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FAIL is turn-of-the-century internet slang that came to popularity through image macros and short videos depicting situations with unfortunate outcomes. Traditionally, the verb “fail” has been a used to signify the opposite of “succeed,” to fall short of achieving a goal. Today, the word is also commonly used as an interjection to point out a person’s mistake or shortcoming, often regardless of its magnitude.
The earliest documented usage of the term “FAIL” can be traced to a Japanese 16-bit scrolling shooter game, Blazing Star (1998), often mocked for its grammatically incorrect “game over” message that reads:
“YOU FAIL IT!
YOUR SKILL IS NOT ENOUGH-
SEE YOU NEXT TIME- BYE BYE.”
While the exact origin of “FAIL,” as an interjection, remains unknown, the earliest appearance of “FAIL” on slang repository Urban Dictionary  dates back to July 22nd, 2003.
either an interjection used when one disapproves of something, or a verb meaning approximately the same thing as the slang form of suck.
1] “you actually bought that? FAIL”
2] “this movie fails.”
According to Google Trends, Internet users began exchanging and searching for pictures and videos labeled with “FAIL” as early as in 2004.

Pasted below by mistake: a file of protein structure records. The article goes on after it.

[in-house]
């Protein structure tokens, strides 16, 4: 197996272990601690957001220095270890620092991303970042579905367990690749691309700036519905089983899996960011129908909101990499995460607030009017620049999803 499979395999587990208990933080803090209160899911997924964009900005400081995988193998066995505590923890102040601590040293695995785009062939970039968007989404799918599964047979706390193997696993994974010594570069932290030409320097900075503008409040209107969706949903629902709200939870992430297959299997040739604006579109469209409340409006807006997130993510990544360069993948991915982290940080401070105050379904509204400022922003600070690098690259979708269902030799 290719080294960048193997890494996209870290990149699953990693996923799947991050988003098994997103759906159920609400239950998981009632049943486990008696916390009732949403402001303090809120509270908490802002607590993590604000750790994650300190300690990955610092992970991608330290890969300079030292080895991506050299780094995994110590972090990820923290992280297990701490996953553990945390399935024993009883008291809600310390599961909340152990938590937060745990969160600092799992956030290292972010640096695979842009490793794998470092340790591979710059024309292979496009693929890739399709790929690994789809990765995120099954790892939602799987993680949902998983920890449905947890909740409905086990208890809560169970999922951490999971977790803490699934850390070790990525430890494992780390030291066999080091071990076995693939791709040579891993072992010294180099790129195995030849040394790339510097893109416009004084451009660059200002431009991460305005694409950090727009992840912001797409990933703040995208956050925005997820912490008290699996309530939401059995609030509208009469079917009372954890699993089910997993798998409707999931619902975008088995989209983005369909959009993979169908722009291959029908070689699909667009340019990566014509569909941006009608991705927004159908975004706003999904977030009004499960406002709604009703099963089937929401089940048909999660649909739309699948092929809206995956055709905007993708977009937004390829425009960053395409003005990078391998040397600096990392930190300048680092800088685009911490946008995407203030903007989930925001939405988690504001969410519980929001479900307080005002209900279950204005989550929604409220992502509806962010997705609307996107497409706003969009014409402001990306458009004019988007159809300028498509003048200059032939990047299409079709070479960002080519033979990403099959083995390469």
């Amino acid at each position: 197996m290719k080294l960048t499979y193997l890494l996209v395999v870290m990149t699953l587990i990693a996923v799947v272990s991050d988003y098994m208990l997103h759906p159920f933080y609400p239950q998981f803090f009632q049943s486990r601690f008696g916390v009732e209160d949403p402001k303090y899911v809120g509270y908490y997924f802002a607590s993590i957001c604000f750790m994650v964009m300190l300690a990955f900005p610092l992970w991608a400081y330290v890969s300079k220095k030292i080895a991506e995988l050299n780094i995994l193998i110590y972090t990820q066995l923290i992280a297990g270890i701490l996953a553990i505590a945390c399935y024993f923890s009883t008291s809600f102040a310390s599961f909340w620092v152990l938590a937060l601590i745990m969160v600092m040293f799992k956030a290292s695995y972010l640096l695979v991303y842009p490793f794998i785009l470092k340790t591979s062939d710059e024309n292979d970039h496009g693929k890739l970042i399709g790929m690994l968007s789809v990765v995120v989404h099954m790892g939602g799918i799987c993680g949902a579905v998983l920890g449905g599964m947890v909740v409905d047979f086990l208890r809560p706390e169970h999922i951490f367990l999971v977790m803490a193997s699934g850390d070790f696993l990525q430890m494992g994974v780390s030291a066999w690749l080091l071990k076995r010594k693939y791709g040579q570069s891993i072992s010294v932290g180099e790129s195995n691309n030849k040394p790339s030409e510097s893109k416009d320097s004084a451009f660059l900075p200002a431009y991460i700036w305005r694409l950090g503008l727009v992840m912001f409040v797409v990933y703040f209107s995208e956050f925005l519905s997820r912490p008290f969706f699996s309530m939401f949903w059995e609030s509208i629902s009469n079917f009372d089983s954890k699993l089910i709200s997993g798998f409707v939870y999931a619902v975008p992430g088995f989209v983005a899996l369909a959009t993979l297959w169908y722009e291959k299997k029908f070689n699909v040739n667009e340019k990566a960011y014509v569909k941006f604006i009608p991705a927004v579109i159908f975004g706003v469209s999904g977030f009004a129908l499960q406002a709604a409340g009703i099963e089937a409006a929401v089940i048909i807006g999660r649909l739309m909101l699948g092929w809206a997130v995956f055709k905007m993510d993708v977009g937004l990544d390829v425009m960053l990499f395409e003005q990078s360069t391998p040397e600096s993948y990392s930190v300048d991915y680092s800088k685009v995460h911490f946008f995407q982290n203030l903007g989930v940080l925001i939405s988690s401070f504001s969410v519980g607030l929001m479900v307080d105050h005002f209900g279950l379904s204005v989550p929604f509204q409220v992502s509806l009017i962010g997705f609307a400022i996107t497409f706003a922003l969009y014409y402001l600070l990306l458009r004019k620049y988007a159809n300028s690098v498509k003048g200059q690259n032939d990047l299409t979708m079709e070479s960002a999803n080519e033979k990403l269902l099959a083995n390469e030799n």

This use of “fail” not as a part of speech but as a stand-alone interjection was further popularized by message board sites like 4chan and Something Awful forums. Due to the increased popularity of FAIL image macros and videos, the Cheezburger Network launched FAILblog , an aggregator of FAIL-related media, in May 2008.
On August 9th, 2009, New York Times reported, in almost verbatim to Know Your Meme Episode, on the FAIL phenomenon.
This punchy stand-alone fail most likely originated as a shortened form of “You fail” or, more fully, “You fail it,” the taunting “game over” message in the late-’90s Japanese video game Blazing Star, notorious for its fractured English.